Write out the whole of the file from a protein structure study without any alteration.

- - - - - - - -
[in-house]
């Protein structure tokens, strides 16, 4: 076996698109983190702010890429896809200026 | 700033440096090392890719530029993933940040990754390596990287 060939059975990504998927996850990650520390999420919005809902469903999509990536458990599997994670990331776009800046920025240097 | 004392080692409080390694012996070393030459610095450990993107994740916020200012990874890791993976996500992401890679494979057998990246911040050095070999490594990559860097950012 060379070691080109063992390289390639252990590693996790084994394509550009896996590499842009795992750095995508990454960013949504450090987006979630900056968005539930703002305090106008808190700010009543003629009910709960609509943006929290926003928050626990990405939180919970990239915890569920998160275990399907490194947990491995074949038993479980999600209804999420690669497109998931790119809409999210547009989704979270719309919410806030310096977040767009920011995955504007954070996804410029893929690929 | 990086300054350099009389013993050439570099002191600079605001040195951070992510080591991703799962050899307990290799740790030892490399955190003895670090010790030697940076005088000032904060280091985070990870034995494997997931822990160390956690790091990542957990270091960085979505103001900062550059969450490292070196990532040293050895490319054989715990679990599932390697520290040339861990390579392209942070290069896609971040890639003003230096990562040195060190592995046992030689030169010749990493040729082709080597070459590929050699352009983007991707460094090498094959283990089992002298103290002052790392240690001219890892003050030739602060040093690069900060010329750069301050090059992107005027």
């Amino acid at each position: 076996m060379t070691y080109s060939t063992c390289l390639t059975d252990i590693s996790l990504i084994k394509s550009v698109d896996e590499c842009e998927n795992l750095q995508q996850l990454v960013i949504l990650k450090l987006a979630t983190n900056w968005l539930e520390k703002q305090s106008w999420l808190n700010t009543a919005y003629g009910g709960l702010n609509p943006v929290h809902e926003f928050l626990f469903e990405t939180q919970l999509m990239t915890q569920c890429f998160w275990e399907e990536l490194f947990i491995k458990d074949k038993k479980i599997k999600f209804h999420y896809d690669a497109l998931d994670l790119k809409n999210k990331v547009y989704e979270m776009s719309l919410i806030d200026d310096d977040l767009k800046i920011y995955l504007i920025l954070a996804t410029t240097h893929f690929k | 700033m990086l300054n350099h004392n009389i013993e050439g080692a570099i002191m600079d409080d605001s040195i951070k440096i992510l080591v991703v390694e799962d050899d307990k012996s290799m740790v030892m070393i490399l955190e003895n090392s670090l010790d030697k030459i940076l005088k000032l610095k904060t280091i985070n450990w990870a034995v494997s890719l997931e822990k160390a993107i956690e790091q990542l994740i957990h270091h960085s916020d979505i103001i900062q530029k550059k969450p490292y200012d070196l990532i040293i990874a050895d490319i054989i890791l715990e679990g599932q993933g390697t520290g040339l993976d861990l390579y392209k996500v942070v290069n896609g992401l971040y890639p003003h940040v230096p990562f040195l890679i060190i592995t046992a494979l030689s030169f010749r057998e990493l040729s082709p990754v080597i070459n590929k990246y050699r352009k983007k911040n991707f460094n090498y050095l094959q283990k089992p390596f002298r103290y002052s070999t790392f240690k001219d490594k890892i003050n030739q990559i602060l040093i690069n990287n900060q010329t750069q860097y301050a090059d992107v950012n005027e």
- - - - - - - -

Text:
[in-house]
């Protein structure tokens, strides 16, 4: 076996698109983190702010890429896809200026 | 700033440096090392890719530029993933940040990754390596990287 060939059975990504998927996850990650520390999420919005809902469903999509990536458990599997994670990331776009800046920025240097 | 004392080692409080390694012996070393030459610095450990993107994740916020200012990874890791993976996500992401890679494979057998990246911040050095070999490594990559860097950012 060379070691080109063992390289390639252990590693996790084994394509550009896996590499842009795992750095995508990454960013949504450090987006979630900056968005539930703002305090106008808190700010009543003629009910709960609509943006929290926003928050626990990405939180919970990239915890569920998160275990399907490194947990491995074949038993479980999600209804999420690669497109998931790119809409999210547009989704979270719309919410806030310096977040767009920011995955504007954070996804410029893929690929 | 990086300054350099009389013993050439570099002191600079605001040195951070992510080591991703799962050899307990290799740790030892490399955190003895670090010790030697940076005088000032904060280091985070990870034995494997997931822990160390956690790091990542957990270091960085979505103001900062550059969450490292070196990532040293050895490319054989715990679990599932390697520290040339861990390579392209942070290069896609971040890639003003230096990562040195060190592995046992030689030169010749990493040729082709080597070459590929050699352009983007991707460094090498094959283990089992002298103290002052790392240690001219890892003050030739602060040093690069900060010329750069301050090059992107005027």
């Amino acid at each position: 076996m060379t070691y080109s060939t063992c390289l390639t059975d252990i590693s996790l990504i084994k394509s550009v698109d896996e590499c842009e998927n795992l750095q995508q996850l990454v960013i949504l990650k450090l987006a979630t983190n900056w968005l539930e520390k703002q305090s106008w999420l808190n700010t009543a919005y003629g009910g709960l702010n609509p943006v929290h809902e926003f928050l626990f469903e990405t939180q919970l999509m990239t915890q569920c890429f998160w275990e399907e990536l490194f947990i491995k458990d074949k038993k479980i599997k999600f209804h999420y896809d690669a497109l998931d994670l790119k809409n999210k990331v547009y989704e979270m776009s719309l919410i806030d200026d310096d977040l767009k800046i920011y995955l504007i920025l954070a996804t410029t240097h893929f690929k | 700033m990086l300054n350099h004392n009389i013993e050439g080692a570099i002191m600079d409080d605001s040195i951070k440096i992510l080591v991703v390694e799962d050899d307990k012996s290799m740790v030892m070393i490399l955190e003895n090392s670090l010790d030697k030459i940076l005088k000032l610095k904060t280091i985070n450990w990870a034995v494997s890719l997931e822990k160390a993107i956690e790091q990542l994740i957990h270091h960085s916020d979505i103001i900062q530029k550059k969450p490292y200012d070196l990532i040293i990874a050895d490319i054989i890791l715990e679990g599932q993933g390697t520290g040339l993976d861990l390579y392209k996500v942070v290069n896609g992401l971040y890639p003003h940040v230096p990562f040195l890679i060190i592995t046992a494979l030689s030169f010749r057998e990493l040729s082709p990754v080597i070459n590929k990246y050699r352009k983007k911040n991707f460094n090498y050095l094959q283990k089992p390596f002298r103290y002052s070999t790392f240690k001219d490594k890892i003050n030739q990559i602060l040093i690069n990287n900060q010329t750069q860097y301050a090059d992107v950012n005027e």